Fincher: On set I’m going, “We hit a groove at about take 14.” The majority of the coverage is going to be this idea. And we’re going to do everything now to support takes 14 through 20 with take 17 really being the beginning of what I like. And takes 19 and 20 are where they really nailed the ending. So now we’re doing that. Now I’m adjusting what everybody’s doing to support that idea. So now we’re going into coverage on these guys and we’ll shoot four or five takes where they get to do whatever they want and then take six through ten, we’re refining what his attorney is and then we’re going, “OK, now we’re in our groove on this side, let’s do you. I need to get this from you.” I’ll sit there all day to get that little moment where I go, (snaps), “That’s the response I wanted from take 14 on the other side.” Those notes go… we have a system called PIX that allows me to not only make circle takes but really, really intricate notes and then I get the dailies. I may not even print the first eight takes. I may not even have it. I may just go, “I just didn’t feel it. It felt mechanical. But take 14, they really snapped in.” So it’s really those six takes, from take 14 to take 20, those are what I want on that side. Then we go into the close-ups, and there’s a great little moment on take two where he does this little thing, so I’ll keep the whole take but it’s really for that moment. You go through and you sort of make this potpourri. Then that gets shipped off and then Angus [Wall] and Kirk [Baxter] will go through and off those takes they’ll go, “It’s interesting what you’re talking about in take 14 but there’s also this thing happening in 12.” They send it to me and I go, “Oh, that’s true. That is an interesting exchange and I like how the head turn worked on that, so that’s an option.” Then we build a version of the scene from every single angle where it’s just the selects; the best line. And it can often times be just for the audio. “I love the way his voice sounds when he says this. Can it work with one of the takes we end up using?”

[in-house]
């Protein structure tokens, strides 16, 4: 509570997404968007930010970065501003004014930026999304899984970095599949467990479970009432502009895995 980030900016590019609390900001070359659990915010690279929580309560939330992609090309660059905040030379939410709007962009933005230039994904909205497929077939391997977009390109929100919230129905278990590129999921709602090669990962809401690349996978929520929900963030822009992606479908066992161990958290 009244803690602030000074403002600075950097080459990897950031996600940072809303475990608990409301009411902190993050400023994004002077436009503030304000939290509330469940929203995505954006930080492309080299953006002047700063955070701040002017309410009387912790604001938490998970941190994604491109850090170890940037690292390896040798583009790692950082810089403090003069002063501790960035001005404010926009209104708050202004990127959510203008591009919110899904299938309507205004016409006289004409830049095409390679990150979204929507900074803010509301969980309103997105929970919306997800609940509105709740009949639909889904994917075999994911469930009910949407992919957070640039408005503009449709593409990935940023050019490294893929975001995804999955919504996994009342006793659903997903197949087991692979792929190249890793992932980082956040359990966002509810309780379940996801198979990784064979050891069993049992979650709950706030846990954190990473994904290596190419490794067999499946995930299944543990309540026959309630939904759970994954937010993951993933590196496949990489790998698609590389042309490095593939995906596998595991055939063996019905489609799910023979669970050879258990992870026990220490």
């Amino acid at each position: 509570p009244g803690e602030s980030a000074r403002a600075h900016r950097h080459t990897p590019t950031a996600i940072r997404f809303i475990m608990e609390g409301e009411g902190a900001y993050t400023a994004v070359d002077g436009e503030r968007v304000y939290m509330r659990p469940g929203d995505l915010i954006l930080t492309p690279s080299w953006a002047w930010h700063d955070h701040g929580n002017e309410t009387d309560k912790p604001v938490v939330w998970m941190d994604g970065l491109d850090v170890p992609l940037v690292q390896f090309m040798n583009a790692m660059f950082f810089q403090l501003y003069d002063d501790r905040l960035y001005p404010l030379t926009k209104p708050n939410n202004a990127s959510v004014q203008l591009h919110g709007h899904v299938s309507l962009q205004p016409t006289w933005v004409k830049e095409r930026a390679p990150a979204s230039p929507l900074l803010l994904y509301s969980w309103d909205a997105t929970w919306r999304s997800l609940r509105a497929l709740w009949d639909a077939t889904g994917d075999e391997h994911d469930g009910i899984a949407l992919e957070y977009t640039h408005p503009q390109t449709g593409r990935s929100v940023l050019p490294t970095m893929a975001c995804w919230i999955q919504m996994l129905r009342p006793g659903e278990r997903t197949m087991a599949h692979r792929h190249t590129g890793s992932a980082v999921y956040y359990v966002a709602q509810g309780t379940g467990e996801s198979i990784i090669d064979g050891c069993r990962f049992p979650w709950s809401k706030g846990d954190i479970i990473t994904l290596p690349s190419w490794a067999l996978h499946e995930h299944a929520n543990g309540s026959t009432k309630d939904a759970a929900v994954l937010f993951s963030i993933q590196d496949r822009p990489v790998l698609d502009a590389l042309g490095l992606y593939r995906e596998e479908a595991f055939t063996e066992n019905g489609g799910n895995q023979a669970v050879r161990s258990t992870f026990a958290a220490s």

I was watching on the extras the way you guys sort of Band-Aid take 14 and take 17, with the visual of 19… How often does that happen in your films? Is it a few times in the movie or is it quite often where you’re doing what you’re talking about?
Fincher: It’s the entire movie.
So it’s quite often?
Fincher: I think Fight Club is a pretty good example. I mean, we have… because there’s so much voice over, and the voice over was recorded two or three times, you may like a read from the February recording voice over for this one line and you may go back to that. So there’s probably, for Edward [Norton], there’s probably 1,300 shots in the movie, and there’s probably 1,800 different pieces to make up those shots.
I’m just thinking about all of that.
Fincher: Yea. But it sounds like three-dimensional chess, but it’s not as elaborate as that when the pipeline is setup to do it this way. You cast a wide net over the whole thing and then you start sifting. It happens rarely, but there are times when we get down to the final cut of something and we go, “We’re going to have to jettison this back half of the scene, as much as we like it, because we can’t get into it; we just can’t make this shift.” You sacrifice a gem for the whole. This isn’t to say that the performance is constructed, but performances are enabled. If I’m going to make people do it that many times, they got to know that if they give me something great, it’s going to be there. To me, the idea is to free people up. I want the mistakes. I want the thing that they do when they are caught not thinking about what they’re supposed to be doing.
I have to be honest with you. A while ago when I heard about your way of doing business, for filmmaking and doing so many takes, I sort of questioned it. But the more I’ve learned about the art of the industry, you have a very rare luxury of having the time to do this many takes and the way you describe your editing process, I don’t think you could do it with only four takes.